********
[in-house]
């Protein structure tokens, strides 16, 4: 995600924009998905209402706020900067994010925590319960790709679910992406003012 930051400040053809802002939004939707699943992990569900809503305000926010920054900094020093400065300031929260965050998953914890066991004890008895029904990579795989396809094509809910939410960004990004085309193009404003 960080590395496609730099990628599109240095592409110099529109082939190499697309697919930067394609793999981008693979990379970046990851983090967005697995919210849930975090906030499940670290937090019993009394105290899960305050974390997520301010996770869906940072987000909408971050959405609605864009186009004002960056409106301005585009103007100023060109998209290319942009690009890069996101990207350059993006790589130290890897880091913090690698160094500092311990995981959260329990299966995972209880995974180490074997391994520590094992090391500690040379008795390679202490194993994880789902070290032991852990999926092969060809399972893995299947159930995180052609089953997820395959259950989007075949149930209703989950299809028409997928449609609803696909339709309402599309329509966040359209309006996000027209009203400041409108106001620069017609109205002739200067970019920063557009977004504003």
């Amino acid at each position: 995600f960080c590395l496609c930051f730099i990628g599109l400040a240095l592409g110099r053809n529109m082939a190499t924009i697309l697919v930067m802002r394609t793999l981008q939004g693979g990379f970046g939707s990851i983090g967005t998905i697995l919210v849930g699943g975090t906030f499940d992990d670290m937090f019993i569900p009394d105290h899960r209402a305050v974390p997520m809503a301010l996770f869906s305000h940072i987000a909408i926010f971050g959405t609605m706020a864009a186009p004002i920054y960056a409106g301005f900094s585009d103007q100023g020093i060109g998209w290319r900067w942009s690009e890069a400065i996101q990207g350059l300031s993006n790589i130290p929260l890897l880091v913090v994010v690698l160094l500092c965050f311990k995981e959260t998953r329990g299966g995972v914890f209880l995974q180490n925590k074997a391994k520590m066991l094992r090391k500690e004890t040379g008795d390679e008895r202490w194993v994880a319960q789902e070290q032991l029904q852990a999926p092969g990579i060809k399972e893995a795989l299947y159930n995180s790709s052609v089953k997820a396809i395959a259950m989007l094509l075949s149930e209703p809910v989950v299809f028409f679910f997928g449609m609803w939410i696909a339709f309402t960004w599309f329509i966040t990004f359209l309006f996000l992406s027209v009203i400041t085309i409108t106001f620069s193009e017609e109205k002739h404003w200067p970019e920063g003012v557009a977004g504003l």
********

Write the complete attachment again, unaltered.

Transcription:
[in-house]
């Protein structure tokens, strides 16, 4: 995600924009998905209402706020900067994010925590319960790709679910992406003012 930051400040053809802002939004939707699943992990569900809503305000926010920054900094020093400065300031929260965050998953914890066991004890008895029904990579795989396809094509809910939410960004990004085309193009404003 960080590395496609730099990628599109240095592409110099529109082939190499697309697919930067394609793999981008693979990379970046990851983090967005697995919210849930975090906030499940670290937090019993009394105290899960305050974390997520301010996770869906940072987000909408971050959405609605864009186009004002960056409106301005585009103007100023060109998209290319942009690009890069996101990207350059993006790589130290890897880091913090690698160094500092311990995981959260329990299966995972209880995974180490074997391994520590094992090391500690040379008795390679202490194993994880789902070290032991852990999926092969060809399972893995299947159930995180052609089953997820395959259950989007075949149930209703989950299809028409997928449609609803696909339709309402599309329509966040359209309006996000027209009203400041409108106001620069017609109205002739200067970019920063557009977004504003």
């Amino acid at each position: 995600f960080c590395l496609c930051f730099i990628g599109l400040a240095l592409g110099r053809n529109m082939a190499t924009i697309l697919v930067m802002r394609t793999l981008q939004g693979g990379f970046g939707s990851i983090g967005t998905i697995l919210v849930g699943g975090t906030f499940d992990d670290m937090f019993i569900p009394d105290h899960r209402a305050v974390p997520m809503a301010l996770f869906s305000h940072i987000a909408i926010f971050g959405t609605m706020a864009a186009p004002i920054y960056a409106g301005f900094s585009d103007q100023g020093i060109g998209w290319r900067w942009s690009e890069a400065i996101q990207g350059l300031s993006n790589i130290p929260l890897l880091v913090v994010v690698l160094l500092c965050f311990k995981e959260t998953r329990g299966g995972v914890f209880l995974q180490n925590k074997a391994k520590m066991l094992r090391k500690e004890t040379g008795d390679e008895r202490w194993v994880a319960q789902e070290q032991l029904q852990a999926p092969g990579i060809k399972e893995a795989l299947y159930n995180s790709s052609v089953k997820a396809i395959a259950m989007l094509l075949s149930e209703p809910v989950v299809f028409f679910f997928g449609m609803w939410i696909a339709f309402t960004w599309f329509i966040t990004f359209l309006f996000l992406s027209v009203i400041t085309i409108t106001f620069s193009e017609e109205k002739h404003w200067p970019e920063g003012v557009a977004g504003l």